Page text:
Senate debates

Thursday, 26 November 2015


Aboriginal Land Rights (Northern Territory) Amendment Bill 2015; Second Reading

12:54 pm

Photo of Doug CameronDoug Cameron (NSW, Australian Labor Party, Shadow Minister for Human Services) Share this | | Hansard source

I rise to speak in relation to the Aboriginal Land Rights (Northern Territory) Amendment Bill 2015. I am pleased to speak in support of the amendments proposed in this bill. The Aboriginal Land Rights (Northern Territory) Act 1976 is one of the most significant pieces of legislation passed in this parliament. It is steeped in the history of Indigenous struggle for land rights and safeguards those rights now and into the future.

Just last night the Australian parliament was gifted a sacred churinga from the Yuendumu community, in the Northern Territory, which was presented to the Hon. Ian Viner when this historic law was passed, recognising the traditional ownership of the land. I too would like to thank the Yuendumu community for giving to the Australian parliament such a special and sacred piece of your culture and history.

I would also like to acknowledge the recent celebration of the 30th anniversary of the Uluru hand-back to its traditional owners, the Anangu peoples. Through these amendments, the Anangu peoples will gain more control over their land and increased capacity to pursue social and economic development opportunities. This is in keeping with the spirit in which the land rights act was enacted.

Labor supports a community model of leasing that enables traditional owners to decide how to progress their participation in northern Australian development, acknowledging the importance of their aspirations for their own future. The bill returns parcels of land in the Wickham River and Simpson Desert and the Vernon Islands to their traditional owners, under schedule 1 of the Aboriginal land rights act. I congratulate the traditional owners of the land on its return to their custodianship.

It is important that changes to this legislation have the full, free and informed prior consent of traditional owners. This has been done here. I note that all four land councils, representing traditional owners in the Northern Territory, have been consulted and have given their support for this legislative amendment. As such, Labor supports the amendments in this bill. The bill makes some important amendments in relation to the delegation of land council functions to Aboriginal and Torres Strait Islander corporations.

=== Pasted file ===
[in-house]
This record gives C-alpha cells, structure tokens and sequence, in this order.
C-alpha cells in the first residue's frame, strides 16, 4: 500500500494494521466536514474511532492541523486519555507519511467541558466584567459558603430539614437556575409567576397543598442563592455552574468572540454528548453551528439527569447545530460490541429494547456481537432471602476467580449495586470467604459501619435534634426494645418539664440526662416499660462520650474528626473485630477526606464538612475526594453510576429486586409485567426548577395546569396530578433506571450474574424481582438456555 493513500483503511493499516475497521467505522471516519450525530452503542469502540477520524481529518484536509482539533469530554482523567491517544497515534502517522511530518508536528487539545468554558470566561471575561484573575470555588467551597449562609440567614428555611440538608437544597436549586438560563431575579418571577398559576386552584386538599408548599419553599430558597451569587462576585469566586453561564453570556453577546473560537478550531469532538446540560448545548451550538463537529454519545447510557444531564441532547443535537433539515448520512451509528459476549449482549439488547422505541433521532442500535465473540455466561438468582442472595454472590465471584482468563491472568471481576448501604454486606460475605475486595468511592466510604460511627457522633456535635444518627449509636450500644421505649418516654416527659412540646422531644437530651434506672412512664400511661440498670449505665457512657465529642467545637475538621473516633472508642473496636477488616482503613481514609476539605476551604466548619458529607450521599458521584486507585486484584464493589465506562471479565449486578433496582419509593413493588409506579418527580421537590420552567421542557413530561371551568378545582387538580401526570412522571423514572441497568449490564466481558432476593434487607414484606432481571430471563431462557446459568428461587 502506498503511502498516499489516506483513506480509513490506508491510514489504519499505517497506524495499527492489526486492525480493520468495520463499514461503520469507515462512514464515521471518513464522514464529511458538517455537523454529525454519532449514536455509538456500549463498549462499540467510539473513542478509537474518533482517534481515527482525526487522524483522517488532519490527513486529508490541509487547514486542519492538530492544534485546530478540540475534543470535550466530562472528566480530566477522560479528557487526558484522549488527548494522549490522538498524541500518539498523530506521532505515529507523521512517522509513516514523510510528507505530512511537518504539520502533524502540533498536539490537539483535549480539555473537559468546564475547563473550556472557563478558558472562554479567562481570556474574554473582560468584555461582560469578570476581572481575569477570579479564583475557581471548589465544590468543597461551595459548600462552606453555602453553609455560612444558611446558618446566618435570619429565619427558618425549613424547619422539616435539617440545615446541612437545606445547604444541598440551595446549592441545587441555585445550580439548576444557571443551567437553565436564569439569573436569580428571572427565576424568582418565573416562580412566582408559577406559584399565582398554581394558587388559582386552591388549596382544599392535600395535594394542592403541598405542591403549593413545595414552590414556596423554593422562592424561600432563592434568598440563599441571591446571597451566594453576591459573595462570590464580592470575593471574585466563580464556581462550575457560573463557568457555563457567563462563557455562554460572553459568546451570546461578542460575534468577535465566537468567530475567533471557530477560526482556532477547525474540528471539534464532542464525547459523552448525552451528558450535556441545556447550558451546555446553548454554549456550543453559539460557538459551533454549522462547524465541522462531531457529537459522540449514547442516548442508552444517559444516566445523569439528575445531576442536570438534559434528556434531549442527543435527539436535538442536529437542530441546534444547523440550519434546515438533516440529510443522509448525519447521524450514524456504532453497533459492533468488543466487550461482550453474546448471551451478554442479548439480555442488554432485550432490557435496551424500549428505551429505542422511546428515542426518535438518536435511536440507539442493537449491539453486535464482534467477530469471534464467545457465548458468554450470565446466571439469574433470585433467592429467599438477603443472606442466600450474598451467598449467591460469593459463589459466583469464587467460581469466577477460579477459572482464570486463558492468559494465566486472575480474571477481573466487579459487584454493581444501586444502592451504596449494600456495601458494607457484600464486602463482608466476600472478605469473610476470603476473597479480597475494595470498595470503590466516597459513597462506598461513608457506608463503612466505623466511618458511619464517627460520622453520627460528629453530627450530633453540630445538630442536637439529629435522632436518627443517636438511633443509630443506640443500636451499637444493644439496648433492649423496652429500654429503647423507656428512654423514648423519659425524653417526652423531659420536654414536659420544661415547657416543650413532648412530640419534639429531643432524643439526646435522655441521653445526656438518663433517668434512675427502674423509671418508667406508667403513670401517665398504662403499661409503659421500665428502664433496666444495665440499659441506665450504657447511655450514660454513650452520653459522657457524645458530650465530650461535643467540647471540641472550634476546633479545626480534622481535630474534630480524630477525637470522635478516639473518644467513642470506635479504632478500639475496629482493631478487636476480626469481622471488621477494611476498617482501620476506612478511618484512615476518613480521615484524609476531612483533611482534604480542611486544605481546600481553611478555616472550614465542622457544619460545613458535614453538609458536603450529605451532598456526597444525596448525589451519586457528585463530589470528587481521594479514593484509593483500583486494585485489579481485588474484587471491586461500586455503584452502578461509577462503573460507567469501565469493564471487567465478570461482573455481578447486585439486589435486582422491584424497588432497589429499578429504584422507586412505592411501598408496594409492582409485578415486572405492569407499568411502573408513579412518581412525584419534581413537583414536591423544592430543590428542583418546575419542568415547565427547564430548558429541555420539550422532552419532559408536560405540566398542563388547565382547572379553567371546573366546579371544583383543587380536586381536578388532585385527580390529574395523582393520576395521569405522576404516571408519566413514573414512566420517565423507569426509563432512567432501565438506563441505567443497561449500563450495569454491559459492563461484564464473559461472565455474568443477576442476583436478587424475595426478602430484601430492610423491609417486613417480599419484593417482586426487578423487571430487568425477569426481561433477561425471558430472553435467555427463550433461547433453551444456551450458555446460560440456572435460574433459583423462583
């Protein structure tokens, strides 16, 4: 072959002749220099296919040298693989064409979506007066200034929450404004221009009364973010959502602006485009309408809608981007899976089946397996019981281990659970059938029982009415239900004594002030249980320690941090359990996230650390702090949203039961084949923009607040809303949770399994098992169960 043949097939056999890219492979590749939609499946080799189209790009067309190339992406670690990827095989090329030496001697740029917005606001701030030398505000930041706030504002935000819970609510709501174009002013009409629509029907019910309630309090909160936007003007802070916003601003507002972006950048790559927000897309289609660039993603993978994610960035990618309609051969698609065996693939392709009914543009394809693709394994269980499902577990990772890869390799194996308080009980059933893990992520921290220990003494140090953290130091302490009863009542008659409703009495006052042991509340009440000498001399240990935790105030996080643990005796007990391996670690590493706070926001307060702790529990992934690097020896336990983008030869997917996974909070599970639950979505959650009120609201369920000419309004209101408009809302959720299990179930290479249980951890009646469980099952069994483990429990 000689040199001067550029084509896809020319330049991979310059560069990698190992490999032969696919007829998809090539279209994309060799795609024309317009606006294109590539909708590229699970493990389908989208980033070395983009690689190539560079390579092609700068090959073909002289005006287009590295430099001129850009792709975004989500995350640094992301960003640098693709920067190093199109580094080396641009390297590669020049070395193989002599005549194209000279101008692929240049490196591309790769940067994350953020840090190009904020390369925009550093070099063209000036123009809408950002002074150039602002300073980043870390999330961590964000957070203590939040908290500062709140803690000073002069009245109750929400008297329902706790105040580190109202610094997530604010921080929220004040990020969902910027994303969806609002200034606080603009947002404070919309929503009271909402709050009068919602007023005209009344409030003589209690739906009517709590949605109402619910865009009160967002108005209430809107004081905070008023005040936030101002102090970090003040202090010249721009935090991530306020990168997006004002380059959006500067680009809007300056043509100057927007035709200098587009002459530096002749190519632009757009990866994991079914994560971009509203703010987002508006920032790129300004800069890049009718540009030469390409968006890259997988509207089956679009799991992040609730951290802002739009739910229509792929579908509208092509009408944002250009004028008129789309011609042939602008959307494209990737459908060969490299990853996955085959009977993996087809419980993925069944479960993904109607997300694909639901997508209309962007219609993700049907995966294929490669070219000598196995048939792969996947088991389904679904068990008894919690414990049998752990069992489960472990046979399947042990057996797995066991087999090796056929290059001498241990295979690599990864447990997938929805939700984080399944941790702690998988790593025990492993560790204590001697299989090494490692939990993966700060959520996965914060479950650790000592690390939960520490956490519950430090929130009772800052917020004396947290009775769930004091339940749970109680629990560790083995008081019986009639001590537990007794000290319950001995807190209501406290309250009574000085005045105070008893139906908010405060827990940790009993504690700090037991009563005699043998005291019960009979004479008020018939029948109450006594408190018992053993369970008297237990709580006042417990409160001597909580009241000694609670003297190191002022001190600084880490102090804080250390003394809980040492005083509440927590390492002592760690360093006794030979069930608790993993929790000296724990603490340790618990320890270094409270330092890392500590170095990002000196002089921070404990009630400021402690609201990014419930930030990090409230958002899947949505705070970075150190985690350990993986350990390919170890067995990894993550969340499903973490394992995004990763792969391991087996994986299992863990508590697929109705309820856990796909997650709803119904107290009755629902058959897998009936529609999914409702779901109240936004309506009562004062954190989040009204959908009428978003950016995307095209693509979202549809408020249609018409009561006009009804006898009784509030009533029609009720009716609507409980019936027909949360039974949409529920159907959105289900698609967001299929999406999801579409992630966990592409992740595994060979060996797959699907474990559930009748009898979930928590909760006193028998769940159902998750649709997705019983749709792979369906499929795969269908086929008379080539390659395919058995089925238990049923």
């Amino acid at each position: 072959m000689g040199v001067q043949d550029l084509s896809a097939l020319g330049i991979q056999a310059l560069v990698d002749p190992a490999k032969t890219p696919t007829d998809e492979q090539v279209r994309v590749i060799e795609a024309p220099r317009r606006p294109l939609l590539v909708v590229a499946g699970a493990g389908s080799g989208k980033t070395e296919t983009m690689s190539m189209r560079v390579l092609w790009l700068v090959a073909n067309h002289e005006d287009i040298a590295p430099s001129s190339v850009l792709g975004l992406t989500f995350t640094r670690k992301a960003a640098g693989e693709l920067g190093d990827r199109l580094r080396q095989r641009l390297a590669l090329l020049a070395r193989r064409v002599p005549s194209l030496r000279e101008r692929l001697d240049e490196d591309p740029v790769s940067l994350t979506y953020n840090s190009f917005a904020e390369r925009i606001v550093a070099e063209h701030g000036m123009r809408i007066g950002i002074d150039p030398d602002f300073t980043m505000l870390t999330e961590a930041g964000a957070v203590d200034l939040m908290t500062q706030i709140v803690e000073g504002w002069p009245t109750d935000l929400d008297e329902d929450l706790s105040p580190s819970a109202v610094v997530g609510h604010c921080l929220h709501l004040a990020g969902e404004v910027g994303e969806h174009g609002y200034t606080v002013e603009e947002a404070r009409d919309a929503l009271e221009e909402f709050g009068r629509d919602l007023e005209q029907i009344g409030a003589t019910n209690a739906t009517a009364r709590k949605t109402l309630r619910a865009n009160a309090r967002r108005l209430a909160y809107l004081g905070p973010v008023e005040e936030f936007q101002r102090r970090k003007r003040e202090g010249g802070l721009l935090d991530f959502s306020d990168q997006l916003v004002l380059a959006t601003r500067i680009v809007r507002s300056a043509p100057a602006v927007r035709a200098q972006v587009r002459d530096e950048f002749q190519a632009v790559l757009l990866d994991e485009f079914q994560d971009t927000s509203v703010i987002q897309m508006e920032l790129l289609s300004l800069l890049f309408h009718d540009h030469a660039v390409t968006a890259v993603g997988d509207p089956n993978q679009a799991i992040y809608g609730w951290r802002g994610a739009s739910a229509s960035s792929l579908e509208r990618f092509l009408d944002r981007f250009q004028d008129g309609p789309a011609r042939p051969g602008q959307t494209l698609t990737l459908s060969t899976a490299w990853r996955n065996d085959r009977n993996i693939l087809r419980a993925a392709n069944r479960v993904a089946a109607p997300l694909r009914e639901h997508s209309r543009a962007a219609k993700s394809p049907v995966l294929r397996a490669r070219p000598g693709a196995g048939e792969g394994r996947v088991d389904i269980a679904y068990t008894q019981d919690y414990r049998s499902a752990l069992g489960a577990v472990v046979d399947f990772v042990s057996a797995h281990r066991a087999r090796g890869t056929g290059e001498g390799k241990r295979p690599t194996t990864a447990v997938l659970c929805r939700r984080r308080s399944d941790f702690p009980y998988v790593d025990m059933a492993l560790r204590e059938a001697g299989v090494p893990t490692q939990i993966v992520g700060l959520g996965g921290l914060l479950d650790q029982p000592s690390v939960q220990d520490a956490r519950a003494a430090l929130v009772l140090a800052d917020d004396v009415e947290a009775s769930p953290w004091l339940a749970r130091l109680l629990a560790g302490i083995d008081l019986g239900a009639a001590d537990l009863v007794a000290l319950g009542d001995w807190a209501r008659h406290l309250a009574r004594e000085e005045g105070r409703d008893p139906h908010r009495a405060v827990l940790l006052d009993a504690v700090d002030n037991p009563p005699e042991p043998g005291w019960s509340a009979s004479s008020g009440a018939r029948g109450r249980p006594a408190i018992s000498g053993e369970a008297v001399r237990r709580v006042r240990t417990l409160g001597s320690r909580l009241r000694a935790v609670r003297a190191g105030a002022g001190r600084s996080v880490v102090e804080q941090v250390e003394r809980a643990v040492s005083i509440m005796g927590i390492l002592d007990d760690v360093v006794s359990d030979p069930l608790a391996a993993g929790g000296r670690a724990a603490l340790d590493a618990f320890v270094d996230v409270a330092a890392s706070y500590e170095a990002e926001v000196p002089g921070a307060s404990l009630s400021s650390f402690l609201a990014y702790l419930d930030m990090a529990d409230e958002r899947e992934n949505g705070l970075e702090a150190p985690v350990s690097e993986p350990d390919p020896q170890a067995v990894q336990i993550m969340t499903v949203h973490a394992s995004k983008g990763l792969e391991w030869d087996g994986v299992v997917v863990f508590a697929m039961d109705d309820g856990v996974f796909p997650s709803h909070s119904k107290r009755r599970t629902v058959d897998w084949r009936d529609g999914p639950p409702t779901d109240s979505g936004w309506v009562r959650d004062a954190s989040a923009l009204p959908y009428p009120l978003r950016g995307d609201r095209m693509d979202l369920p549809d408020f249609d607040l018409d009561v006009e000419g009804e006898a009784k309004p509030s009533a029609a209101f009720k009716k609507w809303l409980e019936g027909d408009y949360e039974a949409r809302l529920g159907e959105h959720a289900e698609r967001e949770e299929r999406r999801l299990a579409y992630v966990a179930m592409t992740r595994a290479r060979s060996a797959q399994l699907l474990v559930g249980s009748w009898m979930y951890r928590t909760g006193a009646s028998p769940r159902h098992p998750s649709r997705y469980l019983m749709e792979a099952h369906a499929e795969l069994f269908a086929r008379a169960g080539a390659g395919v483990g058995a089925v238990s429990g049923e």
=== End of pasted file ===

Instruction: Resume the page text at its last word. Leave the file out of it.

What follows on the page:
I am pleased that the minister has adopted a different approach than he has done previously in this place. Last time the Senate considered changes to the Aboriginal land rights act, it was in the form of a regulation proposed by the Minister for Indigenous Affairs to strip land councils of some of their most important functions. We could not offer bipartisan support in this place then. The Minister for Indigenous Affairs had not sought and did not have the consent of traditional owners and the land councils to effect those changes to the Aboriginal land rights act. Labor could not support that and, with the Greens, disallowed that regulation.

I am glad that the minister seems to have learned a valuable lesson since that time. The minister has undertaken to consult and, more importantly, to listen to the concerns and aspirations of land councils and traditional owners. Changes of such a serious nature should not be made without the genuine participation and free and informed consent of traditional owners. We welcome the amendments to repeal provisions that would impede the land councils' decision-making capacity in respect of traditional land. I am pleased to support the passage of this important bill today.

12:58 pm

Photo of Mitch FifieldMitch Fifield (Victoria, Liberal Party, Manager of Government Business in the Senate) Share this | | Hansard source

Thank you, Senator Cameron, for your contribution. The Aboriginal Land Rights (Northern Territory) Amendment Bill 2015, which makes amendments to the Aboriginal Land Rights (Northern Territory) Act 1976, will empower Indigenous landowners and community members with localised decision making about the use of their land. It offers the opportunity to resolve tenure issues and streamline land council operations to promote landowners and community members playing an integral role in fostering economic development in their communities. It also meets this government's commitment to return Aboriginal land to Aboriginal people by scheduling three parcels of land, which will be granted to land trusts.

I would like to thank, on behalf of this government and the Minister for Indigenous Affairs, the Northern Territory land councils for their participation in developing this bill. It is a testament to our relationship and joint commitment to empower Indigenous landowners and improve outcomes for Indigenous communities. I commend the bill to my colleagues.

Question agreed to.

Bill read a second time.